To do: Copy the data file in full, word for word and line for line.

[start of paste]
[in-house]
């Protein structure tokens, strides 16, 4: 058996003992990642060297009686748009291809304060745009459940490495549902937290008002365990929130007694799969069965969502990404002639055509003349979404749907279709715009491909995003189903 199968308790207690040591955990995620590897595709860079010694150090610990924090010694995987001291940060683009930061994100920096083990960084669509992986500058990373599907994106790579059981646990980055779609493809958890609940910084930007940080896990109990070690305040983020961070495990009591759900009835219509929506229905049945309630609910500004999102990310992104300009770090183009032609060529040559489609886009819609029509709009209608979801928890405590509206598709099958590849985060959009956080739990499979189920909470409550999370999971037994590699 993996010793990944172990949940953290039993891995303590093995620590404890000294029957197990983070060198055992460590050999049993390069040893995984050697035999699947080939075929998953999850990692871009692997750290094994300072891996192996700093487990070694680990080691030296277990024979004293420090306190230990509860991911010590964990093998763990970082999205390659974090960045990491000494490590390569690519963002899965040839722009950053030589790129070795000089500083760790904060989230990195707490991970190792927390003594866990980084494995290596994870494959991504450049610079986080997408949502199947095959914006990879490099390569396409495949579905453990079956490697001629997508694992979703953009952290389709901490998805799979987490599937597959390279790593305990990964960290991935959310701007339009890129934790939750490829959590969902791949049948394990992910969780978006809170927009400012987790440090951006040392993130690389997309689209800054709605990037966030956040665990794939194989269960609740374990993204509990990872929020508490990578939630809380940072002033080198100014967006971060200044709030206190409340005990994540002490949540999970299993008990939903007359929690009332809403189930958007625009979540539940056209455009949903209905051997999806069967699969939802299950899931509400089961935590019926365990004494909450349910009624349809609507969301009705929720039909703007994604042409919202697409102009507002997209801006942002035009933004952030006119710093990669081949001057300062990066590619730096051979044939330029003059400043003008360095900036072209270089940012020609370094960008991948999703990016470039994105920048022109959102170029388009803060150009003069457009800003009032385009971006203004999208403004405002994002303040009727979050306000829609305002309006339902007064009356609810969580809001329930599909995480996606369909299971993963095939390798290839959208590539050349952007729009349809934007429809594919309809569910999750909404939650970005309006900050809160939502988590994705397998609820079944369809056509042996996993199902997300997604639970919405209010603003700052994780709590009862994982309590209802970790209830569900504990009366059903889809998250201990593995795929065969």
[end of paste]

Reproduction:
[in-house]
């Protein structure tokens, strides 16, 4: 058996003992990642060297009686748009291809304060745009459940490495549902937290008002365990929130007694799969069965969502990404002639055509003349979404749907279709715009491909995003189903 199968308790207690040591955990995620590897595709860079010694150090610990924090010694995987001291940060683009930061994100920096083990960084669509992986500058990373599907994106790579059981646990980055779609493809958890609940910084930007940080896990109990070690305040983020961070495990009591759900009835219509929506229905049945309630609910500004999102990310992104300009770090183009032609060529040559489609886009819609029509709009209608979801928890405590509206598709099958590849985060959009956080739990499979189920909470409550999370999971037994590699 993996010793990944172990949940953290039993891995303590093995620590404890000294029957197990983070060198055992460590050999049993390069040893995984050697035999699947080939075929998953999850990692871009692997750290094994300072891996192996700093487990070694680990080691030296277990024979004293420090306190230990509860991911010590964990093998763990970082999205390659974090960045990491000494490590390569690519963002899965040839722009950053030589790129070795000089500083760790904060989230990195707490991970190792927390003594866990980084494995290596994870494959991504450049610079986080997408949502199947095959914006990879490099390569396409495949579905453990079956490697001629997508694992979703953009952290389709901490998805799979987490599937597959390279790593305990990964960290991935959310701007339009890129934790939750490829959590969902791949049948394990992910969780978006809170927009400012987790440090951006040392993130690389997309689209800054709605990037966030956040665990794939194989269960609740374990993204509990990872929020508490990578939630809380940072002033080198100014967006971060200044709030206190409340005990994540002490949540999970299993008990939903007359929690009332809403189930958007625009979540539940056209455009949903209905051997999806069967699969939802299950899931509400089961935590019926365990004494909450349910009624349809609507969301009705929720039909703007994604042409919202697409102009507002997209801006942002035009933004952030006119710093990669081949001057300062990066590619730096051979044939330029003059400043003008360095900036072209270089940012020609370094960008991948999703990016470039994105920048022109959102170029388009803060150009003069457009800003009032385009971006203004999208403004405002994002303040009727979050306000829609305002309006339902007064009356609810969580809001329930599909995480996606369909299971993963095939390798290839959208590539050349952007729009349809934007429809594919309809569910999750909404939650970005309006900050809160939502988590994705397998609820079944369809056509042996996993199902997300997604639970919405209010603003700052994780709590009862994982309590209802970790209830569900504990009366059903889809998250201990593995795929065969």